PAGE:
Article 8 – The appellant had an arguable case for judicial review on the basis of a breach of art.8. The consequences of the delay fell within the scope of art.8 and constituted an arguably sufficient interference with the rights it guaranteed. Without the permit or a stamp in his passport evidencing his right to work, the appellant had been unable to take up lawful employment in the UK. Although there was no direct authority establishing that a right to work was of itself protected by art.8, Strasbourg authority demonstrated that art.8 was arguably engaged where an individual was wholly or substantially deprived of the ability to work, R. (on the application of Atapattu) v Secretary of State for the Home Department [2011] EWHC 1388 (Admin) applied. Damages could be awarded under the Human Rights Act 1998 s.8 where necessary to afford just satisfaction, Anufrijeva v Southwark LBC [2003] EWCA Civ 1406 followed. Although the appellant had produced limited evidence of loss of employment and earnings, the secretary of state’s own policy documents made good that aspect of his case: given that no UK employer could lawfully have employed him, the inevitable inference was that he had been deprived of all available employment opportunities (paras 32, 35-41).

Actionable duty of care – When determining whether the law imposed a tortious duty of care in respect of a public authority’s exercise of its statutory powers or performance of its statutory duties, the court had to focus on the facts and the particular statutory background, Gorringe v Calderdale MBC [2004] UKHL 15 followed. The statutory scheme under consideration in the instant case did not create a statutory cause of action that sounded in damages, so the appellant had to establish that the delay also constituted a recognised tort or breach of contract. A critical question was whether there had been any voluntary assumption of responsibility by the secretary of state, Rowley v Secretary of State for Work and Pensions [2007] EWCA Civ 598 considered. Such an assumption of responsibility would arise where, but for the absence of consideration, there would be a contract; so, where there was a relationship equivalent to a contract, there would be a duty of care, Poole BC v GN [2019] UKSC 25 followed, W v Home Office [1997] 2 WLUK 338 and Home Office v Mohammed [2011] EWCA Civ 351 considered (paras 42-53). The appellant had an arguable case that the secretary of state owed him a duty of care. There was force in his argument that he was entitled to the prompt issue of a permit and it was foreseeable that a prolonged delay would prevent him obtaining employment in the UK. Although it was doubtful whether a duty of care could be derived from the secretary of state’s entry into the consent order and pledge to make an effective decision within three months, the threshold was merely arguability, and the law was complex and evolving (paras 54-64).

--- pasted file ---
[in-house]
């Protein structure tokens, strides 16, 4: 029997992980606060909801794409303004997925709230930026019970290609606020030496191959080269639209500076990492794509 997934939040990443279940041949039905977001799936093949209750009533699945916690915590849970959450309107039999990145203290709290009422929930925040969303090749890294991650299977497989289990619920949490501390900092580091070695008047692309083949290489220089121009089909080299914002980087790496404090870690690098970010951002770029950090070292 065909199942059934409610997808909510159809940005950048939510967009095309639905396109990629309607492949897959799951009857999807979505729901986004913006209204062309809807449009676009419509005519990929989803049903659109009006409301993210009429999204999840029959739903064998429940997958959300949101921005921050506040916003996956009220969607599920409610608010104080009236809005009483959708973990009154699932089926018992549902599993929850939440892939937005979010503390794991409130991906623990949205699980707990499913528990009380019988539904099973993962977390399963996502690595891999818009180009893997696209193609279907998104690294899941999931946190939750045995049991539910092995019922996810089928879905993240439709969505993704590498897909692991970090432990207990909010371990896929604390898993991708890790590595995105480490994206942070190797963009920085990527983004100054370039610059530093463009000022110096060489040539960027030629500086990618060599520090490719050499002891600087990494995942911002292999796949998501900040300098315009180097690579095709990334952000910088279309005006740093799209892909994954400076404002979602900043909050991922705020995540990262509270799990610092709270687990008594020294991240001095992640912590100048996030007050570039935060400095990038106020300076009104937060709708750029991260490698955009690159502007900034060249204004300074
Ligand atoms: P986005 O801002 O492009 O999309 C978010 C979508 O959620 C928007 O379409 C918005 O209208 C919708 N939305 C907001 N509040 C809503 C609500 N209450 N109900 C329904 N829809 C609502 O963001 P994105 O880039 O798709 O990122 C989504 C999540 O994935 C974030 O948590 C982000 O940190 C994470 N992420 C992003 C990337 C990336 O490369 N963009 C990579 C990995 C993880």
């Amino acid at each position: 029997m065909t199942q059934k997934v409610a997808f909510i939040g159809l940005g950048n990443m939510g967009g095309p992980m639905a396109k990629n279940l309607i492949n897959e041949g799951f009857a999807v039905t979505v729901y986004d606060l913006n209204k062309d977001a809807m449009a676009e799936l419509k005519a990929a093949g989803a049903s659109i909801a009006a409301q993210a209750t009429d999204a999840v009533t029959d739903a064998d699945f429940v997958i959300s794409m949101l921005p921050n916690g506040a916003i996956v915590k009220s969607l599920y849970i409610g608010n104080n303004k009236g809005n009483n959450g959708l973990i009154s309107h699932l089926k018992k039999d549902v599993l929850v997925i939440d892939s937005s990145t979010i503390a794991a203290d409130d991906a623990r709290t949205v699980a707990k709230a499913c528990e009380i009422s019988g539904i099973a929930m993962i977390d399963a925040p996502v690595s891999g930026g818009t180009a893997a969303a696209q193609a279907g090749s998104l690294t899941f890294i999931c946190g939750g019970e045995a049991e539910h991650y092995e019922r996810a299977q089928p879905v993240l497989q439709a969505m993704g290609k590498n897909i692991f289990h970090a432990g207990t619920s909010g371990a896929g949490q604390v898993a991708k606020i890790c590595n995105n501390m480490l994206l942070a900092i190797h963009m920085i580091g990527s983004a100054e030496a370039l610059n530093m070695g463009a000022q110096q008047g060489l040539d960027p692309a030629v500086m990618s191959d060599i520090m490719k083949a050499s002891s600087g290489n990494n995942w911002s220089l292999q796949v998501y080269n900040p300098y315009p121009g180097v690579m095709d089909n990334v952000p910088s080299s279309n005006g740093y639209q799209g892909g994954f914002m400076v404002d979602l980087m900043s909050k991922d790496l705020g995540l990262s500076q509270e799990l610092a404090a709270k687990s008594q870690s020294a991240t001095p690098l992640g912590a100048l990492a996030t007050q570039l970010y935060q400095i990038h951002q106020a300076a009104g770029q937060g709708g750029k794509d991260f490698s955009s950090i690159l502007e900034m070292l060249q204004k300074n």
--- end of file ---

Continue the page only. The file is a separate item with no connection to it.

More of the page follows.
Refusal of discretionary remedy at permission stage – The UT had not refused to exercise a discretionary remedy at the permission stage. It had simply held that the appellant had not established a prima facie case to support a claim for damages (paras 65-66).

Appeal allowed

Counsel:
For the appellant: Russell Wilcox
For the respondent: Richard Evans

Solicitors:
For the appellant: Dylan Conrad Kreolle Solicitors
For the respondent: Government Legal Department